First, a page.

There are simply a lot of mixed messages coming through in the story. Obviously his wife/son remember him well enough. And I never quite understood why he missed his previous visits with his son? Or why his ex-wife thought it perfectly reasonable to expect him to take his son to the zoo on a day when there's a snowstorm going on.
(reviewed the day of purchase)

Review by: TC on June 27, 2011 :
This book comprises two short stories. The first, the story of the title, introduces us to the world of 8 year old Jiri. He lives near a forest which has captured his attention. Although he is afraid of the dark recesses of the forest he wants to see the birds he hears high in the trees. When he finally plucks up the courage to take a look the dark becomes the last thing on his mind.

The second story, an e-book bonus, is The Reset Button. Linus Eriksson is divorced, living in a one bed batchelor pad and allowed only very limited custody to his son. He unfortunately seems to be completely forgetable to everyone he meets.

Both are written with a wonderful economy with words and a simplicity that I appreciated. I love the way the author sets up so many questions in the course of each story, making them thought-provoking and ensuring you don't stop thinking about the book when you put it down. I also love the cover, probably because Jiri isn't the only one with a thing about birds. I loved this book, and came away from it feeling a similar way to The Lake by Banana Yoshimoto, which I recently reviewed. I can't fully explain it but it made me smile.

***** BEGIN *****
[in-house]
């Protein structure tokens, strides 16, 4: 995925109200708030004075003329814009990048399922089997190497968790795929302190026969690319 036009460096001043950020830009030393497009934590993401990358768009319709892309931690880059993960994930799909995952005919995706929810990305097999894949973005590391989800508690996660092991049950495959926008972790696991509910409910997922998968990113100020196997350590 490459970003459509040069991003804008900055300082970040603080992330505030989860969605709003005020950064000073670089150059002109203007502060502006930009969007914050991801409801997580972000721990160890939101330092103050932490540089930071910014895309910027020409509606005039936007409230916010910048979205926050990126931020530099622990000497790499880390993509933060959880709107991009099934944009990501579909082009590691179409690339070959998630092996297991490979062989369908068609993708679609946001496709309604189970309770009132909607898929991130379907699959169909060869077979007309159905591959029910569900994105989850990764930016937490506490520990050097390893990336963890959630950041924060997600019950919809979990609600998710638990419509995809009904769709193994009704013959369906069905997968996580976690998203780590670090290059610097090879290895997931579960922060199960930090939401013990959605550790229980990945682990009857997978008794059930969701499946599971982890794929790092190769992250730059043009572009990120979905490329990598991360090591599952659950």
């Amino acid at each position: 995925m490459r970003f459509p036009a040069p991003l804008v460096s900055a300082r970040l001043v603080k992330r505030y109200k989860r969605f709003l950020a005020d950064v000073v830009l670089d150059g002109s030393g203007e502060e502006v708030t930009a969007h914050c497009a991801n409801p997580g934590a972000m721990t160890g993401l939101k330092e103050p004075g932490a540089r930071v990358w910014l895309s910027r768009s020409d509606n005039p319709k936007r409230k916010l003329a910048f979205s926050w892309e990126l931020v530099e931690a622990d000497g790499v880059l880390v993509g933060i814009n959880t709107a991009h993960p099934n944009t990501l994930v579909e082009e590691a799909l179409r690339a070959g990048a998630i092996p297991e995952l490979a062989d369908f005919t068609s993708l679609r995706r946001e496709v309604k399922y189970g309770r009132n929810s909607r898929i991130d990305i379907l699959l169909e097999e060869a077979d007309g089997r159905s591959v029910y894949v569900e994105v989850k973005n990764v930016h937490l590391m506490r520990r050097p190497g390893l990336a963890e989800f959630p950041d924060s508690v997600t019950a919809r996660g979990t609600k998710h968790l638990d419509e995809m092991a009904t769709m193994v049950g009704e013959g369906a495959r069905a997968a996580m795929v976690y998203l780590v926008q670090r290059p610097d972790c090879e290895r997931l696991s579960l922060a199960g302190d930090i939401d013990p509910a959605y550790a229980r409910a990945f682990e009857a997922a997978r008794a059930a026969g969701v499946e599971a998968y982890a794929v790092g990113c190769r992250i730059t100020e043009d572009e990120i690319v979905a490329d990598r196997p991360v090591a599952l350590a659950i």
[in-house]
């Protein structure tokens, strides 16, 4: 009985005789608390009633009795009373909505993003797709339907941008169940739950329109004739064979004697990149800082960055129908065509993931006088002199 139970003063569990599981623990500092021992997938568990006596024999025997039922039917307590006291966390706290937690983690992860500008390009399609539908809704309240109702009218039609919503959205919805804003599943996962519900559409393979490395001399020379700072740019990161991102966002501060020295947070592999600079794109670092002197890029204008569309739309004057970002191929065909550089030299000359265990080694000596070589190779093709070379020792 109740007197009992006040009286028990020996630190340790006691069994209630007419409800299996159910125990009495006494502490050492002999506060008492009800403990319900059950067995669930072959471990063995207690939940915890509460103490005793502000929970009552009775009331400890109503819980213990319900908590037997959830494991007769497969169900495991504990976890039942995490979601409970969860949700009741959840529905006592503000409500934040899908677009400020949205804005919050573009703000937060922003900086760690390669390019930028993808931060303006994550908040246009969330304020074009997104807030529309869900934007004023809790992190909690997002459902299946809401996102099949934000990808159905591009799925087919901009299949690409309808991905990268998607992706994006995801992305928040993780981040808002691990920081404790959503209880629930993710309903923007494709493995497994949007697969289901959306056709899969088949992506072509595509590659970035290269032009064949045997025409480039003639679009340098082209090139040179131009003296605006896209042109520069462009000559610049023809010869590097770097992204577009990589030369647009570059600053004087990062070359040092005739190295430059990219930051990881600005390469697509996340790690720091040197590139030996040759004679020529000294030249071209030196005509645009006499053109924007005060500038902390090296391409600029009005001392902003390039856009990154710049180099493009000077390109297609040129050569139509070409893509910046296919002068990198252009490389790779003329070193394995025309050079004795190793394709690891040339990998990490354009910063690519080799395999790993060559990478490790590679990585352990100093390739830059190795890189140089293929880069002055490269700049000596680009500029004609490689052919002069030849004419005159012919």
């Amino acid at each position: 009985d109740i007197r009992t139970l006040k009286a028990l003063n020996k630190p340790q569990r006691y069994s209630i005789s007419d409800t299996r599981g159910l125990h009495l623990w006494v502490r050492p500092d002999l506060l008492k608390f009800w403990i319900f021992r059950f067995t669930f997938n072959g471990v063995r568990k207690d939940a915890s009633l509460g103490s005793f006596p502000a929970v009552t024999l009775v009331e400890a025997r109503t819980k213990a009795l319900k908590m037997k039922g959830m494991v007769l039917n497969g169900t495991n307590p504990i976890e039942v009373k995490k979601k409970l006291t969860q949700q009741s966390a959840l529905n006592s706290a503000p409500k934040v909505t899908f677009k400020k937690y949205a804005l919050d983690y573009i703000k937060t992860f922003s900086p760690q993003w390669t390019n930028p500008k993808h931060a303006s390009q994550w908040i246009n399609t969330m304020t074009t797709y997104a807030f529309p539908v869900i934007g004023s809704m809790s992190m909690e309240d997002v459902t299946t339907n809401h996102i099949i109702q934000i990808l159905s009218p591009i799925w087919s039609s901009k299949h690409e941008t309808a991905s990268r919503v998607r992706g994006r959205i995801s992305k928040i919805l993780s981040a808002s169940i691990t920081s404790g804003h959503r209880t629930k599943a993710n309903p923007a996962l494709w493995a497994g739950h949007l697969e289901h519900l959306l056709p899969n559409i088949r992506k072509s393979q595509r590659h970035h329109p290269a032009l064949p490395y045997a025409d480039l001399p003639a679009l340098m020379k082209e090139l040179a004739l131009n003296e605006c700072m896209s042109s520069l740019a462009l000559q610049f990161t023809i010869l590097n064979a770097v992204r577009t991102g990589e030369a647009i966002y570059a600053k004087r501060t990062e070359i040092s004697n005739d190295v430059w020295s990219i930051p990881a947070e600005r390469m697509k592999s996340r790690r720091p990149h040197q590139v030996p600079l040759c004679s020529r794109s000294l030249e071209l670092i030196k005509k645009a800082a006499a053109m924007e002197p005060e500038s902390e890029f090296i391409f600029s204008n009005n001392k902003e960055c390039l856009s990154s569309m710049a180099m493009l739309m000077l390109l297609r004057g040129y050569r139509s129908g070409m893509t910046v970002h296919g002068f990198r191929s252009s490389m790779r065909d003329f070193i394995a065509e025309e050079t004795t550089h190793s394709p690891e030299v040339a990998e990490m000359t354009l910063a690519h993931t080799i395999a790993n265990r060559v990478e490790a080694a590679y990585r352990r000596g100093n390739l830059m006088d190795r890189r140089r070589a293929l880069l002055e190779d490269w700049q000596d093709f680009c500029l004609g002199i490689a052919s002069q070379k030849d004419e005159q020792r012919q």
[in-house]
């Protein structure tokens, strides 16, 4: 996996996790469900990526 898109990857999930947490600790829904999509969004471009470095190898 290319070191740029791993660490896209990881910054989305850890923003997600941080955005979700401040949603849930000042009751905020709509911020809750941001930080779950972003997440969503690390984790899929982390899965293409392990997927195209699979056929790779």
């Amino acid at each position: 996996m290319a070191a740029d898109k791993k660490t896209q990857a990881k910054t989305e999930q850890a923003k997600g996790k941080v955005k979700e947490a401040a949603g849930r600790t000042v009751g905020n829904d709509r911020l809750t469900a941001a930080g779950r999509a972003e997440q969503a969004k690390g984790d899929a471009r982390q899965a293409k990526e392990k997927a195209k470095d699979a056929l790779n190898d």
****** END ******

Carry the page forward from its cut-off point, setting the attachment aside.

(reviewed within a month of purchase)

Review by: LE Olteano on June 19, 2011 :
Though it will be tough to achieve, I'll try my best to not fangirl all over the place about this marvelous work of art. Ok, so maybe I will fangirl all over the place, but if you've read "If you go into the woods" then you will completely understand why; and if you haven't read it yet, you're missing out on major art of the word, in my opinion.

The ebook consists of two beautiful short stories, "If you go into the woods" and "The reset button".
I cannot speak highly enough of the mastery of word in both of them, the wealth of vibrant images and the buzz of thought that they both possess came as a delightful surprise on a torrid summer day.